Saint Thomas More by Ermes Dovico

Holy Martyrs of Nagasaki

By postponing their liturgical memory by one day, to avoid the coincidence with that of Saint Agatha, the Church today remembers the martyrdom that took place on February 5th, 1597 on a hill near Nagasaki, where 26 crucified Christians glorified Christ to their last breath.

Saint of the day 06_02_2021 Italiano Español
Holy Martyrs of Nagasaki

By postponing their liturgical memory by one day, to avoid the coincidence with that of Saint Agatha, the Church today remembers the martyrdom that took place on February 5th, 1597 on a hill near Nagasaki, where 26 crucified Christians glorified Christ to their last breath.

Hardly half a century had passed since the winter of 1551, when Saint Francis Xavier left Japan after converting over 1000 people during his two years' tireless mission. Other religious soon followed in his footsteps, and were able to preach unhindered. This led to the Catholic community growing rapidly: in 1587 it already counted over 200,000 baptised; but in that year the daimyo Toyotomi Hideyoshi, the lord who had the greatest influence on the emperor, issued the first edict against Christians, banning all missionaries from the land. Nevertheless, this measure was largely disregarded and the apostolate went on. Hideyoshi's action was based on several reasons: the Jesuits' refusal to provide a ship for Japan's invasion of Korea, the steadfastness of the Christian virgins, the suspicion that the missionaries, committed to spreading the Gospel and doing other works of charity, were actually intent on opening the way to a foreign invasion.

Eventually, in November 1596, Hideyoshi resolved to carry out a persecution and ordered the governors under him to arrest all Christian religious. Many found refuge in the countryside, but 26 were captured. These were 6 Franciscans of Spanish or Portuguese origin, 3 Jesuits and 17 Japanese Franciscan tertiaries. Among them was Paul Miki, leader of the group in the Martyrology, born of a noble Japanese family, who became a charismatic Jesuit preacher, capable of converting many fellow-countrymen. The prisoners were first taken to a public square, where they suffered the cutting of a piece of the left ear. This was only the beginning of a very long ordeal. To intimidate all Japanese Christians and discourage other conversions, Hideyoshi marched the 26 Christians from Kyoto to Nagasaki, the city with the largest Catholic community, where the condemned arrived after 30 days and about 600 kilometres of exertion.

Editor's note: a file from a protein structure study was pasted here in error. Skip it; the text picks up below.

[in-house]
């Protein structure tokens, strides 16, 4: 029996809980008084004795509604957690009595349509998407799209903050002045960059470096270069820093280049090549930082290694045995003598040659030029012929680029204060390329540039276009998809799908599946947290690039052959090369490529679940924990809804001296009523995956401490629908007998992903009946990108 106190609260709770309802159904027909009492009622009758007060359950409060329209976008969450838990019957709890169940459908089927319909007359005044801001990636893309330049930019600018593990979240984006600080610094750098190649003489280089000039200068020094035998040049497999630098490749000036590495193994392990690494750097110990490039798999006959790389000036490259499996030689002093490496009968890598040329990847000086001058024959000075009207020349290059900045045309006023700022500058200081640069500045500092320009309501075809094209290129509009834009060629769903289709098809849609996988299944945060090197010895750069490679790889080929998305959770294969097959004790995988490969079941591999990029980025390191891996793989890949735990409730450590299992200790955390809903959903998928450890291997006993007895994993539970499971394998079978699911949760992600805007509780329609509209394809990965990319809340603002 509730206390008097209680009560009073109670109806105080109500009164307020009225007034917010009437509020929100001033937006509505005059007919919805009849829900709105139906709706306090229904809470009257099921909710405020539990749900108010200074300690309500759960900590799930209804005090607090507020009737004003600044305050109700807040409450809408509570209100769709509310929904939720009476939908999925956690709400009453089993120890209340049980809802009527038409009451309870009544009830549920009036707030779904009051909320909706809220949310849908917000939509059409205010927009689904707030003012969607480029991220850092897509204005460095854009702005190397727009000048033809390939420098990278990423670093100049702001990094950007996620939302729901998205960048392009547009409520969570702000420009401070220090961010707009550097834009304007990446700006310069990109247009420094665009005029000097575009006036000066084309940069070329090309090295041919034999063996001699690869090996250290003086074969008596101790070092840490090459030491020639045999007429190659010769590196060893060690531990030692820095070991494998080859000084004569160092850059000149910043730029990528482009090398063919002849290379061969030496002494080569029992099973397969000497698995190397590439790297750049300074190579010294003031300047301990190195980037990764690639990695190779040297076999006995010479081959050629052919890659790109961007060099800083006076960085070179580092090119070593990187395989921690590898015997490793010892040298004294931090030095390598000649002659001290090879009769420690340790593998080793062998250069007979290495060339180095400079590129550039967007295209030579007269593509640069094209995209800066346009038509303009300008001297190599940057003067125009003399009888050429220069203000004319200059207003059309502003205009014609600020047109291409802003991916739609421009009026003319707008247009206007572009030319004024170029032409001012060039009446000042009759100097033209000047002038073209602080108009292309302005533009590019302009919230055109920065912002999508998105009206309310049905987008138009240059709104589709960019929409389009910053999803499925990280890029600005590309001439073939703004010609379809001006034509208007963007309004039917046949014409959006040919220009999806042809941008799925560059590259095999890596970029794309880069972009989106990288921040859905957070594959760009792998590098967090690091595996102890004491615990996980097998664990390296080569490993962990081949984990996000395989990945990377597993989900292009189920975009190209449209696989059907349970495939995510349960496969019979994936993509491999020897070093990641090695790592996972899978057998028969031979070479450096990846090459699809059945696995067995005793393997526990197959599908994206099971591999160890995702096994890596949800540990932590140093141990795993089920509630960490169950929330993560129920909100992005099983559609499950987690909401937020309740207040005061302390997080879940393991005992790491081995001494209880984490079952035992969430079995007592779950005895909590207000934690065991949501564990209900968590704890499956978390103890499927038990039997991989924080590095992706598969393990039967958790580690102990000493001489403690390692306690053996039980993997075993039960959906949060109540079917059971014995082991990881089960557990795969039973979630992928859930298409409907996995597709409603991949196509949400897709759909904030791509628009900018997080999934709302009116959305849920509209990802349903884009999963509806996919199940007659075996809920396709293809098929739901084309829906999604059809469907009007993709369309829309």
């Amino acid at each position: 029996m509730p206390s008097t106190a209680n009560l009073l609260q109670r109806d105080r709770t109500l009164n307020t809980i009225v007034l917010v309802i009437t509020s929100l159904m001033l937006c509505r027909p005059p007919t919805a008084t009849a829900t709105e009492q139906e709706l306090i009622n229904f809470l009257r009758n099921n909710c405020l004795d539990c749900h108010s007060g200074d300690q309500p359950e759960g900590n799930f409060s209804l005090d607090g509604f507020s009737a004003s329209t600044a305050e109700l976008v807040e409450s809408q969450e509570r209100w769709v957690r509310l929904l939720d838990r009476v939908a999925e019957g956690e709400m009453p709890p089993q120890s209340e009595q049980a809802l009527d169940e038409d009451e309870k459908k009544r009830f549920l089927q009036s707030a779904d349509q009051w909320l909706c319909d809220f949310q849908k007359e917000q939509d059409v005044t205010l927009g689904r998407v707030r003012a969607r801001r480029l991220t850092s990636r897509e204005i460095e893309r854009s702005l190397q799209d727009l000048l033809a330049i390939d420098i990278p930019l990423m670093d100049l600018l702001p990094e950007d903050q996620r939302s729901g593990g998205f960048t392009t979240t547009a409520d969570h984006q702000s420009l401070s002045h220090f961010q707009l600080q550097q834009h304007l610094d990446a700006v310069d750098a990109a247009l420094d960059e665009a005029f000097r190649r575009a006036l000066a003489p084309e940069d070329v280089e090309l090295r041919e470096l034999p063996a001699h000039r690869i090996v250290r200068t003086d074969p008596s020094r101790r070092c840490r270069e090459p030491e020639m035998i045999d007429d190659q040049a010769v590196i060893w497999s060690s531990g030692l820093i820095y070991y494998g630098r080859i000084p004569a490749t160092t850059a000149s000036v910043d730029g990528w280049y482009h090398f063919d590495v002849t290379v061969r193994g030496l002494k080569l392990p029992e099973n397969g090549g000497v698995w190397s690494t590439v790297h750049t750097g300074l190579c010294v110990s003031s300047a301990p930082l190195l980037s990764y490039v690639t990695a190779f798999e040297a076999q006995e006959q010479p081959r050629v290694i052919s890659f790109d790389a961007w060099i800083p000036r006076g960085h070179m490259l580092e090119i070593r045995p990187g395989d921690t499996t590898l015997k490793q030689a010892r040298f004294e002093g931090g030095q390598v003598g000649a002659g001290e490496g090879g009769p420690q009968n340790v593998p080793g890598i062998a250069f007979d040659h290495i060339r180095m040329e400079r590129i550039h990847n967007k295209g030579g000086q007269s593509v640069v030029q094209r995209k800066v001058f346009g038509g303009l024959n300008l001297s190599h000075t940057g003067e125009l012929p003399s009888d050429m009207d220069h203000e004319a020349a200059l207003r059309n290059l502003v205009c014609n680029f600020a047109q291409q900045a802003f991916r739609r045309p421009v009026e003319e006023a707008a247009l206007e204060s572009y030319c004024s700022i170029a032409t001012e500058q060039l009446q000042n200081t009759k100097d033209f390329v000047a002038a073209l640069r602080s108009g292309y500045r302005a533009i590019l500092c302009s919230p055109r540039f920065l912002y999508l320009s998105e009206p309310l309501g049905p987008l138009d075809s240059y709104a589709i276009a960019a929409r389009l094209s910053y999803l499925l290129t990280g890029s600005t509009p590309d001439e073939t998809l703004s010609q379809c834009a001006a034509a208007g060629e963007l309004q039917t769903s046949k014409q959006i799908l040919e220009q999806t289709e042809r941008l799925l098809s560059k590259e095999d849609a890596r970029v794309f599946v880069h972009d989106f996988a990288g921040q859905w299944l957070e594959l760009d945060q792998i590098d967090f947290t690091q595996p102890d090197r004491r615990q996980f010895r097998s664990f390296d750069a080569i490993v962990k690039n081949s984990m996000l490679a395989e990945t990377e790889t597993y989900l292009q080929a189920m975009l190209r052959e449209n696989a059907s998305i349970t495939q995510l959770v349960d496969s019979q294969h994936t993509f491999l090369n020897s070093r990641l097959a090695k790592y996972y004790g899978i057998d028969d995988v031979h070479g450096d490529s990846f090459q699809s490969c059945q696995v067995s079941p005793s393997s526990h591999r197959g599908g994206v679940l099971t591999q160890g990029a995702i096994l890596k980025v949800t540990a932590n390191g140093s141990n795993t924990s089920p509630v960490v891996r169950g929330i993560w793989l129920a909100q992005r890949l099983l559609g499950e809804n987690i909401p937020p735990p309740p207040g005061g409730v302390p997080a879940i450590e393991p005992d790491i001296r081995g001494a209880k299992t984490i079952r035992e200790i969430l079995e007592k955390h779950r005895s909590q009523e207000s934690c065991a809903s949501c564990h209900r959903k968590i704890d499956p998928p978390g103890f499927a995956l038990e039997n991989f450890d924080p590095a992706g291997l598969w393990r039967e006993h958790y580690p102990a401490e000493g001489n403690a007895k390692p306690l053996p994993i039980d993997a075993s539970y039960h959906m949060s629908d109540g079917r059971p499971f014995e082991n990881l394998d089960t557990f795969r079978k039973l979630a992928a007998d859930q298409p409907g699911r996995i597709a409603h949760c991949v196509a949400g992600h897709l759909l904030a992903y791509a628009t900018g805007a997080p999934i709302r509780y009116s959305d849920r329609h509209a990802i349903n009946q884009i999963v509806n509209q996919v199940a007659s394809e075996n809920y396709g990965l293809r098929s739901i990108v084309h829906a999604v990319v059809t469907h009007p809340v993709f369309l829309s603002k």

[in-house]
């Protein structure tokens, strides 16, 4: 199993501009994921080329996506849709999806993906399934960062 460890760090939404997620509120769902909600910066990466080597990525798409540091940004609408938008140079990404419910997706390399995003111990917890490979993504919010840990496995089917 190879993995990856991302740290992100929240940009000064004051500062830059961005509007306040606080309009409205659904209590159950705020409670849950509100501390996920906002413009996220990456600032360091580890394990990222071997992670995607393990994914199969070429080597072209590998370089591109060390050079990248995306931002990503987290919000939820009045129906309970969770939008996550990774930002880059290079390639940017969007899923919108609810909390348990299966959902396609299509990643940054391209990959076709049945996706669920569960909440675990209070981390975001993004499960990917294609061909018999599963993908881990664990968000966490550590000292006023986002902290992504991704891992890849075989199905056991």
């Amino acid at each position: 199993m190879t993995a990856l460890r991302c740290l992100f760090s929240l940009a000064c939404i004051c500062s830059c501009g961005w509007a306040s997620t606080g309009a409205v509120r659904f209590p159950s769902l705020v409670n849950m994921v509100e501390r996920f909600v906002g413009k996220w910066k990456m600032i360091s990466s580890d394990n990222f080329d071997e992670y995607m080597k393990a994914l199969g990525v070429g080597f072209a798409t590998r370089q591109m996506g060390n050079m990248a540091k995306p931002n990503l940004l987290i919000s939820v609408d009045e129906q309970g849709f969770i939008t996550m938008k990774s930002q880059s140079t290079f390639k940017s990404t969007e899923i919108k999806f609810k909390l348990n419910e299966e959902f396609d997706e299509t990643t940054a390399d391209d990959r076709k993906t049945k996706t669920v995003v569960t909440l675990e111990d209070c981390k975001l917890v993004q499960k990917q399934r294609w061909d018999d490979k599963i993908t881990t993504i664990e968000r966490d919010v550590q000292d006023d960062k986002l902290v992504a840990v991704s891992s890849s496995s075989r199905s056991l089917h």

Contrary to the tyrant's expectations, those days were a triumph of faith. The group, which marched to the tune of the Te Deum, also included three children of 12, 13 and 14 years of age, namely, Louis Ibaraki, Antony Daynan and Thomas Kozaki, who moved many hardened hearts and refused to deny Christ. The 26 were able to confess before the execution which had been intended to make them an example for the people. 4000 Christians went up the hill just outside Nagasaki where the crosses had been prepared and, as the prisoners walked by, prostrated themselves to ask for prayers. When the future martyrs saw the crosses bearing their names, they knelt and kissed them. The executioners tied them with ropes and iron rings, then raised them simultaneously on the crosses, under which samurai stood armed with sharp bamboo spears. The execution order was delayed to increase the terror of the torture.

At that moment, the voice of one of the crucified suddenly rose and began to intone the Benedictus. Then the 13 year-old Antony sang Praise, Children, the Lord, followed by Luis and Thomas. A Franciscan began reciting the litanies to Jesus and Mary, repeated by the crowd, while the officer in charge of the execution began to worry about what he should report to Hideyoshi about such an impressive Christian testimony. Paul Miki prayed for the forgiveness of the executioners, urged everyone to convert and invited them to look on the faces of the crucified, who showed no fear of death, because of their faith in the risen Christ. Finally the order came. The Franciscan Philip of Jesus was the first to be pierced with two spear blows. The last one was Father Pedro Bautista, who earlier on had baptised a mute woman, who recovered the ability to speak after touching his cross.

The faithful rushed to collect the blood of the martyrs with cloths, but they were prevented from burying the 26 bodies, which remained on the crosses for weeks, with several sentinels keeping guard. Among the various prodigies that occurred on the hill (from apparitions to globes of fire descending on the remains of the saints, to the birds of prey who dared not approach their bodies), numerous witnesses saw Father Pedro Bautista move 62 days after his death: as had happened on the third day, a great amount of blood flowed from his wounds. The Japanese proto-martyrs were beatified by Urban VIII in 1627 and canonised by Pius IX as had happened on the third dayin 1862.

These are their names: Paul Miki, James Kisai, John Soan di Goto (Company of Jesus), Francisco Blanco, Francisco of Saint Michel, Gonsalvo Garcia, Martin of the Ascension, Pedro Bautista Blásquez, Philip of Jesus (Order of the Friars Minor), Antony Daynan, Bonaventure of Miyako, Cosmas Takeya, Francis Kichi, Francisco of Nagasaki, Gabriel de Duisco, Joachim Sakakibara, John Kisaka, Leo Karasumaru, Louis Ibaraki , Mathias of Miyako, Michael Kozaki, Paul Ibaraki, Paul Suzuki, Pedro Sukejiroo, Thomas Kozaki, Thomas Xico (Franciscan tertiaries).

Patrons of: Japan